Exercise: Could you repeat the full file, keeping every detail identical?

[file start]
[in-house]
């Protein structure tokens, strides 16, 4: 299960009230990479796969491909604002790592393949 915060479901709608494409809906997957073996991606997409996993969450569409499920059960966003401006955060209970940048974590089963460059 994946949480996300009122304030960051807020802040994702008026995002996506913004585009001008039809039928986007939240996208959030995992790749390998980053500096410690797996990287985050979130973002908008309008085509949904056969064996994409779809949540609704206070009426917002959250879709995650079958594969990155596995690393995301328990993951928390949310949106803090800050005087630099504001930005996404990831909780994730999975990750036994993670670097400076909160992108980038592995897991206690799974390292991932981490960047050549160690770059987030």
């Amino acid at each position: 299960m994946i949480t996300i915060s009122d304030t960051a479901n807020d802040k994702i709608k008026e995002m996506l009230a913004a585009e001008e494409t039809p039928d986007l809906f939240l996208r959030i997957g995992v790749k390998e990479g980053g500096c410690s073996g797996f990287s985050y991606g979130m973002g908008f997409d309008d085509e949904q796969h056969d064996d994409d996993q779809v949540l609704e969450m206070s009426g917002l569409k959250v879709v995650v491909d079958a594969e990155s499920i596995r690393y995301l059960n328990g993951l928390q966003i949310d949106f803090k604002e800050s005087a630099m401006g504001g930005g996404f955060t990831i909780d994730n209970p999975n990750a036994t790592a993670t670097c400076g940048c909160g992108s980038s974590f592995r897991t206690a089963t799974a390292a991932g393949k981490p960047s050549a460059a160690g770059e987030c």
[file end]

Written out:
[in-house]
């Protein structure tokens, strides 16, 4: 299960009230990479796969491909604002790592393949 915060479901709608494409809906997957073996991606997409996993969450569409499920059960966003401006955060209970940048974590089963460059 994946949480996300009122304030960051807020802040994702008026995002996506913004585009001008039809039928986007939240996208959030995992790749390998980053500096410690797996990287985050979130973002908008309008085509949904056969064996994409779809949540609704206070009426917002959250879709995650079958594969990155596995690393995301328990993951928390949310949106803090800050005087630099504001930005996404990831909780994730999975990750036994993670670097400076909160992108980038592995897991206690799974390292991932981490960047050549160690770059987030």
């Amino acid at each position: 299960m994946i949480t996300i915060s009122d304030t960051a479901n807020d802040k994702i709608k008026e995002m996506l009230a913004a585009e001008e494409t039809p039928d986007l809906f939240l996208r959030i997957g995992v790749k390998e990479g980053g500096c410690s073996g797996f990287s985050y991606g979130m973002g908008f997409d309008d085509e949904q796969h056969d064996d994409d996993q779809v949540l609704e969450m206070s009426g917002l569409k959250v879709v995650v491909d079958a594969e990155s499920i596995r690393y995301l059960n328990g993951l928390q966003i949310d949106f803090k604002e800050s005087a630099m401006g504001g930005g996404f955060t990831i909780d994730n209970p999975n990750a036994t790592a993670t670097c400076g940048c909160g992108s980038s974590f592995r897991t206690a089963t799974a390292a991932g393949k981490p960047s050549a460059a160690g770059e987030c």